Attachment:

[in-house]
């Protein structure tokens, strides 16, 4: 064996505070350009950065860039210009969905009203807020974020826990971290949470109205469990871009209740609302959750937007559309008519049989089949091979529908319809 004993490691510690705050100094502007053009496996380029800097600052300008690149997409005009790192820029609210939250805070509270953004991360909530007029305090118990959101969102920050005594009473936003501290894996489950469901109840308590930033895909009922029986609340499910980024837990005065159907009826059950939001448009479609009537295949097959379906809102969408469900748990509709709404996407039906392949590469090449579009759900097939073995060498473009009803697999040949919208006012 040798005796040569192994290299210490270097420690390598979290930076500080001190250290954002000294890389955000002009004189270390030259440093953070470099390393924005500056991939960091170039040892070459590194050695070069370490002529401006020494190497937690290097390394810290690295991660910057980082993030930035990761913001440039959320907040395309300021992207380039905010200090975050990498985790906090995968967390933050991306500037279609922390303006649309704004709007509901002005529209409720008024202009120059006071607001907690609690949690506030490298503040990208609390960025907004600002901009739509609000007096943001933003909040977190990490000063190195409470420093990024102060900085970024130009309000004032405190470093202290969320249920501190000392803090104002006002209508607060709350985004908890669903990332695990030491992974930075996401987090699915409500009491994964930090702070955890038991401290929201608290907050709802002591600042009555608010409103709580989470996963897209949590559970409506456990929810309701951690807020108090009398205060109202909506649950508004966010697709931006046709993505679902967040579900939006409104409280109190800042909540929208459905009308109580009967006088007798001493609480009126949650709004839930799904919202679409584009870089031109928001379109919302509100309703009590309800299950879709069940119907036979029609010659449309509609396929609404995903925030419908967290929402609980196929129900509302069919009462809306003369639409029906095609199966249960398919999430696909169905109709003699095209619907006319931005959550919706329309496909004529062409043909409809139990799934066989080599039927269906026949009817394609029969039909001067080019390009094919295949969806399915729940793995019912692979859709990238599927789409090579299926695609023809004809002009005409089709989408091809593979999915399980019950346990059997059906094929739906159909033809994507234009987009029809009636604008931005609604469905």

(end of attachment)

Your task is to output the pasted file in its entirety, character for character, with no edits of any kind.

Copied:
[in-house]
């Protein structure tokens, strides 16, 4: 064996505070350009950065860039210009969905009203807020974020826990971290949470109205469990871009209740609302959750937007559309008519049989089949091979529908319809 004993490691510690705050100094502007053009496996380029800097600052300008690149997409005009790192820029609210939250805070509270953004991360909530007029305090118990959101969102920050005594009473936003501290894996489950469901109840308590930033895909009922029986609340499910980024837990005065159907009826059950939001448009479609009537295949097959379906809102969408469900748990509709709404996407039906392949590469090449579009759900097939073995060498473009009803697999040949919208006012 040798005796040569192994290299210490270097420690390598979290930076500080001190250290954002000294890389955000002009004189270390030259440093953070470099390393924005500056991939960091170039040892070459590194050695070069370490002529401006020494190497937690290097390394810290690295991660910057980082993030930035990761913001440039959320907040395309300021992207380039905010200090975050990498985790906090995968967390933050991306500037279609922390303006649309704004709007509901002005529209409720008024202009120059006071607001907690609690949690506030490298503040990208609390960025907004600002901009739509609000007096943001933003909040977190990490000063190195409470420093990024102060900085970024130009309000004032405190470093202290969320249920501190000392803090104002006002209508607060709350985004908890669903990332695990030491992974930075996401987090699915409500009491994964930090702070955890038991401290929201608290907050709802002591600042009555608010409103709580989470996963897209949590559970409506456990929810309701951690807020108090009398205060109202909506649950508004966010697709931006046709993505679902967040579900939006409104409280109190800042909540929208459905009308109580009967006088007798001493609480009126949650709004839930799904919202679409584009870089031109928001379109919302509100309703009590309800299950879709069940119907036979029609010659449309509609396929609404995903925030419908967290929402609980196929129900509302069919009462809306003369639409029906095609199966249960398919999430696909169905109709003699095209619907006319931005959550919706329309496909004529062409043909409809139990799934066989080599039927269906026949009817394609029969039909001067080019390009094919295949969806399915729940793995019912692979859709990238599927789409090579299926695609023809004809002009005409089709989408091809593979999915399980019950346990059997059906094929739906159909033809994507234009987009029809009636604008931005609604469905």